Carl Jacob Christoph Burckhardt (May 25, 1818 - August 8, 1897) was a historian of art and culture, and an influential figure in the historiography of each field. He is known as one of the major progenitors of cultural history. Siegfried Giedion described Burckhardt's achievement in the following terms: "The great discoverer of the age of the Renaissance, he first showed how a period should be treated in its entirety, with regard not only for its painting, sculpture and architecture, but for the social institutions of its daily life as well." Burckhardt's best known work is The Civilization of the Renaissance in Italy (1860).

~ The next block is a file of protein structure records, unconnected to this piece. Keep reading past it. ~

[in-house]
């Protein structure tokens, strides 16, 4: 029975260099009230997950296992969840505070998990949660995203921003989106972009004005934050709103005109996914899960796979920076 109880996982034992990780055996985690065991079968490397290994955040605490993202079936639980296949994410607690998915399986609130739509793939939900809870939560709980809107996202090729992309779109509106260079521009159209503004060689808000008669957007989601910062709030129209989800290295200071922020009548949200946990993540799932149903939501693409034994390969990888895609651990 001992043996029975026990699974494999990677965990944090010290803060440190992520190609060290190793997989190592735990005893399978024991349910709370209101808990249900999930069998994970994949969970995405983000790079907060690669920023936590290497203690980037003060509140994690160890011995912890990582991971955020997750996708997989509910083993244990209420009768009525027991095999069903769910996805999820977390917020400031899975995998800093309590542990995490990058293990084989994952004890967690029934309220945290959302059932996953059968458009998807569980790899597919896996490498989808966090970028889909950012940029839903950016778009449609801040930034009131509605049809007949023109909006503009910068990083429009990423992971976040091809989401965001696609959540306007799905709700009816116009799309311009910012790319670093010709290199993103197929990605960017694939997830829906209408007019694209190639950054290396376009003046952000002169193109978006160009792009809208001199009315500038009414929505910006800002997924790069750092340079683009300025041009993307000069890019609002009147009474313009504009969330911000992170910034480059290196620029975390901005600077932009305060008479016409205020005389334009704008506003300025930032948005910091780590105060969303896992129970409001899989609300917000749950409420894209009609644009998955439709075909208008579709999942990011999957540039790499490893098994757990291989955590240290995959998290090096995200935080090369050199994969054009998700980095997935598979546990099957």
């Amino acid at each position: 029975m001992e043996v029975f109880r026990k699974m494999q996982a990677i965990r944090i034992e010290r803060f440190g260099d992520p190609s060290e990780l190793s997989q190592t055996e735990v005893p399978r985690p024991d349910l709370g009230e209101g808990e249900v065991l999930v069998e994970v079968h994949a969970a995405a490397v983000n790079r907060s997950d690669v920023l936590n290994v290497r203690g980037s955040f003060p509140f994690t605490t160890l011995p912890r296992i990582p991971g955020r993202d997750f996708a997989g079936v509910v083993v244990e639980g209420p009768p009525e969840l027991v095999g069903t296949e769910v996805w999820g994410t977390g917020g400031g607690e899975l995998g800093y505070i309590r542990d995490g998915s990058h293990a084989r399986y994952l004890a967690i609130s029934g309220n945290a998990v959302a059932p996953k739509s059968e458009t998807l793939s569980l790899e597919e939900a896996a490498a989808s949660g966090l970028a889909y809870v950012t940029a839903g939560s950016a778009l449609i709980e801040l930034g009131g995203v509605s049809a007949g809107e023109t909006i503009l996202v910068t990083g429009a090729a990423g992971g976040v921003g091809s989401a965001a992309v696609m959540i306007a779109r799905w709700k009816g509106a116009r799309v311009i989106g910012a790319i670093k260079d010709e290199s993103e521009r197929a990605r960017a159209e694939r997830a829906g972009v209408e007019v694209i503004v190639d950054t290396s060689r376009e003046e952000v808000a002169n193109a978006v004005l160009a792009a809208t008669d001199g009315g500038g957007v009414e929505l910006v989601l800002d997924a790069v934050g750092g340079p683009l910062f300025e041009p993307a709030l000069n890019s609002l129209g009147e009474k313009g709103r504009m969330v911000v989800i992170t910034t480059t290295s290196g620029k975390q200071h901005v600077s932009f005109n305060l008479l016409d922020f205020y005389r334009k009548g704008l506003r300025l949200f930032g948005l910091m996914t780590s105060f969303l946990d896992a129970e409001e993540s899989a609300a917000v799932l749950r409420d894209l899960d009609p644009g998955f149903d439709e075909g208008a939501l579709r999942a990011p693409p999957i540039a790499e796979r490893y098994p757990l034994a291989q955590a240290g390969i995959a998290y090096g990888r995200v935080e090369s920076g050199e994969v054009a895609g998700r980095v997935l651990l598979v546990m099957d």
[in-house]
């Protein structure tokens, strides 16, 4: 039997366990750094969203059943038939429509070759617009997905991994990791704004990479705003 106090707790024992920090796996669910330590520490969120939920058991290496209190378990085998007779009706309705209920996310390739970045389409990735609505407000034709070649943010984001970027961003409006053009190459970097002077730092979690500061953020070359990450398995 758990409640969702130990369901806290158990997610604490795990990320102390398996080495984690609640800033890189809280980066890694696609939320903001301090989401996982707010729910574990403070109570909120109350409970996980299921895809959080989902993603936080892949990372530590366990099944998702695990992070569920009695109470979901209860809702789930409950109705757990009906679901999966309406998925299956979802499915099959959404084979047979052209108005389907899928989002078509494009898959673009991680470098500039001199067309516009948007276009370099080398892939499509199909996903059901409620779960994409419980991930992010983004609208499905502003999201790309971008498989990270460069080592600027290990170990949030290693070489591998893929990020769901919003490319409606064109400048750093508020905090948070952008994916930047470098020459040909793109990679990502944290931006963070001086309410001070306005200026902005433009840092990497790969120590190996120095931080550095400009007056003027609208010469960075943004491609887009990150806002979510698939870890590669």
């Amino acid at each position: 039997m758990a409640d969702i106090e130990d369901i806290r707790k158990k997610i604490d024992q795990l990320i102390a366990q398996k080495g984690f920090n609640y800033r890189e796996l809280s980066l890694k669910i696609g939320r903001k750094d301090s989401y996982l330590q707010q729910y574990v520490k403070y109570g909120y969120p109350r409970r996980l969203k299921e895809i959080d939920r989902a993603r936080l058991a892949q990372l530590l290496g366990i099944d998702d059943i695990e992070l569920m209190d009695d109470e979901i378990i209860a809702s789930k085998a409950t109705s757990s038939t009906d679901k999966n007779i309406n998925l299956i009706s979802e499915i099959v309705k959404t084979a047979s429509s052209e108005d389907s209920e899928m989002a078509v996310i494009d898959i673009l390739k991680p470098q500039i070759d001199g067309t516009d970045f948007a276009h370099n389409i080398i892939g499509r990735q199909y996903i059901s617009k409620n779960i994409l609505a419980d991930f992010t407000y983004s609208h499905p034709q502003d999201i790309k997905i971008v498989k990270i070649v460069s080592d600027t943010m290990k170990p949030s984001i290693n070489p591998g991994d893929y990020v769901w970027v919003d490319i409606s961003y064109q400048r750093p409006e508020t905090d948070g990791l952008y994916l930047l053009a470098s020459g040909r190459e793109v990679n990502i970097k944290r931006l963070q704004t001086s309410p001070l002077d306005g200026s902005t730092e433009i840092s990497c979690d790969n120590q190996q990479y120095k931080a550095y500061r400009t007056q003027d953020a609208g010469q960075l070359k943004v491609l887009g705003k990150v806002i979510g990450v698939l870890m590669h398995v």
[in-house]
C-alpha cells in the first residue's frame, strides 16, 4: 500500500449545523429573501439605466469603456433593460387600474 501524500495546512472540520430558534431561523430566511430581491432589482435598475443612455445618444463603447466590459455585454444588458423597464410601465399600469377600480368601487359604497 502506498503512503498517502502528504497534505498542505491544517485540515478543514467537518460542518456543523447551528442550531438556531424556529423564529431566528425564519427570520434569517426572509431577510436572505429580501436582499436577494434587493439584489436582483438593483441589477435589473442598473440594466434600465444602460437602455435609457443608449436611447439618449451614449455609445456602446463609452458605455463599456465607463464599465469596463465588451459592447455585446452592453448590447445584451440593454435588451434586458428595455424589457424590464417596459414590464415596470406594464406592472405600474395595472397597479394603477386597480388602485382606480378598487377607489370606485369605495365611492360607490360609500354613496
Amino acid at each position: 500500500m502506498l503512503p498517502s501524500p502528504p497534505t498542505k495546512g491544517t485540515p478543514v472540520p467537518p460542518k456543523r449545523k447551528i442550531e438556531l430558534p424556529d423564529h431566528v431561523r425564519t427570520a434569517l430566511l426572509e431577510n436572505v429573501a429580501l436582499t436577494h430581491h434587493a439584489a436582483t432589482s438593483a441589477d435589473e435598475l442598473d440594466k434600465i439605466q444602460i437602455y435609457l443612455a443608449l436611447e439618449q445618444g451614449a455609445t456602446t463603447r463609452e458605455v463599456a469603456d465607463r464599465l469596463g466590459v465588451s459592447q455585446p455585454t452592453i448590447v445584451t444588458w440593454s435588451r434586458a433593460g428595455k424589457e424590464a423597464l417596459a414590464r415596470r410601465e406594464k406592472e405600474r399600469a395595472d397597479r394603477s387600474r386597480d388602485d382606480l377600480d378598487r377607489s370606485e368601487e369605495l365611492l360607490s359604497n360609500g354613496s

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This work bears the title of an essay in the strictest sense of the word. No one is more conscious than the writer with what limited means and strength he has addressed himself to a task so arduous. And even if he could look with greater confidence upon his own researches, he would hardly thereby feel more assured of the approval of competent judges. To each eye, perhaps, the outlines of a given civilization present a different picture; and in treating of a civilization which is the mother of our own, and whose influence is still at work among us, it is unavoidable that individual judgement and feeling should tell every moment both on the writer and on the reader. In the wide ocean upon which we venture, the possible ways and directions are many; and the same studies which have served for this work might easily, in other hands, not only receive a wholly different treatment and application, but lead also to essentially different conclusions. Such indeed is the importance of the subject that it still calls for fresh investigation, and may be studied with advantage from the most varied points of view. Meanwhile we are content if a patient hearing is granted us, and if this book be taken and judged as a whole. It is the most serious difficulty of the history of civilization that a great intellectual process must be broken up into single, and often into what seem arbitrary categories in order to be in any way intelligible. It was formerly our intention to fill up the gaps in this book by a special work on the 'Art of the Renaissance', an intention, however, which we have been able to fulfill only in part.